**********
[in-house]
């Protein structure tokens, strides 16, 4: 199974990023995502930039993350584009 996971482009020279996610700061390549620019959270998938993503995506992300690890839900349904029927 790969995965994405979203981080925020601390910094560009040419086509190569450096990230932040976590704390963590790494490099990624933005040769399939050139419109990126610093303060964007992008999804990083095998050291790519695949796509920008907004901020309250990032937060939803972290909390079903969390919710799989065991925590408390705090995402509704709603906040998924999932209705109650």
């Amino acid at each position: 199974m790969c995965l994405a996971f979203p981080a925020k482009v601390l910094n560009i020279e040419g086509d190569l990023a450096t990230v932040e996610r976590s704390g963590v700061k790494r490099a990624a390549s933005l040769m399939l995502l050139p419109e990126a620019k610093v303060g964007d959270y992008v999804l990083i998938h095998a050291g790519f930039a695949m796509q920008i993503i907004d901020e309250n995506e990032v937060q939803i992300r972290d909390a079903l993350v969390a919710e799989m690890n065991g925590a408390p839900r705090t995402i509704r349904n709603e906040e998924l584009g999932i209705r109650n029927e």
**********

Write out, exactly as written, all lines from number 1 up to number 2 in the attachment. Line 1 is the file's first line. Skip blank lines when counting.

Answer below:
[in-house]
């Protein structure tokens, strides 16, 4: 199974990023995502930039993350584009 996971482009020279996610700061390549620019959270998938993503995506992300690890839900349904029927 790969995965994405979203981080925020601390910094560009040419086509190569450096990230932040976590704390963590790494490099990624933005040769399939050139419109990126610093303060964007992008999804990083095998050291790519695949796509920008907004901020309250990032937060939803972290909390079903969390919710799989065991925590408390705090995402509704709603906040998924999932209705109650």